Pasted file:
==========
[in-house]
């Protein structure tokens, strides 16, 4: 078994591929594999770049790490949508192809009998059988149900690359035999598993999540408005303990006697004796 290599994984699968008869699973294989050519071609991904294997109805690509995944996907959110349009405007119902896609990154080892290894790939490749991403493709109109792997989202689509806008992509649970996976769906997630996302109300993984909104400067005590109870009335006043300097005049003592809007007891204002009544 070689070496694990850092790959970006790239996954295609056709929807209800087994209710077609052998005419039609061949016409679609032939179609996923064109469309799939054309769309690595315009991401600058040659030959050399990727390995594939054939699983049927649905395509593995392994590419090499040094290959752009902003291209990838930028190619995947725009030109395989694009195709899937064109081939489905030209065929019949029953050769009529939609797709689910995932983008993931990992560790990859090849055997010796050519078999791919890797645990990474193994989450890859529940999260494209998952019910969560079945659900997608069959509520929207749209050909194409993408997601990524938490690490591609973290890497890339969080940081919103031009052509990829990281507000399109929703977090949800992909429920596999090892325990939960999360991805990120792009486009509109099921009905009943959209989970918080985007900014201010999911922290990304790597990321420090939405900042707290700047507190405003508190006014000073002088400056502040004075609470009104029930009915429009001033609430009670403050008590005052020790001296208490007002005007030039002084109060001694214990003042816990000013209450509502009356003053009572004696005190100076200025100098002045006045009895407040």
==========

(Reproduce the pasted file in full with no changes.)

[in-house]
């Protein structure tokens, strides 16, 4: 078994591929594999770049790490949508192809009998059988149900690359035999598993999540408005303990006697004796 290599994984699968008869699973294989050519071609991904294997109805690509995944996907959110349009405007119902896609990154080892290894790939490749991403493709109109792997989202689509806008992509649970996976769906997630996302109300993984909104400067005590109870009335006043300097005049003592809007007891204002009544 070689070496694990850092790959970006790239996954295609056709929807209800087994209710077609052998005419039609061949016409679609032939179609996923064109469309799939054309769309690595315009991401600058040659030959050399990727390995594939054939699983049927649905395509593995392994590419090499040094290959752009902003291209990838930028190619995947725009030109395989694009195709899937064109081939489905030209065929019949029953050769009529939609797709689910995932983008993931990992560790990859090849055997010796050519078999791919890797645990990474193994989450890859529940999260494209998952019910969560079945659900997608069959509520929207749209050909194409993408997601990524938490690490591609973290890497890339969080940081919103031009052509990829990281507000399109929703977090949800992909429920596999090892325990939960999360991805990120792009486009509109099921009905009943959209989970918080985007900014201010999911922290990304790597990321420090939405900042707290700047507190405003508190006014000073002088400056502040004075609470009104029930009915429009001033609430009670403050008590005052020790001296208490007002005007030039002084109060001694214990003042816990000013209450509502009356003053009572004696005190100076200025100098002045006045009895407040």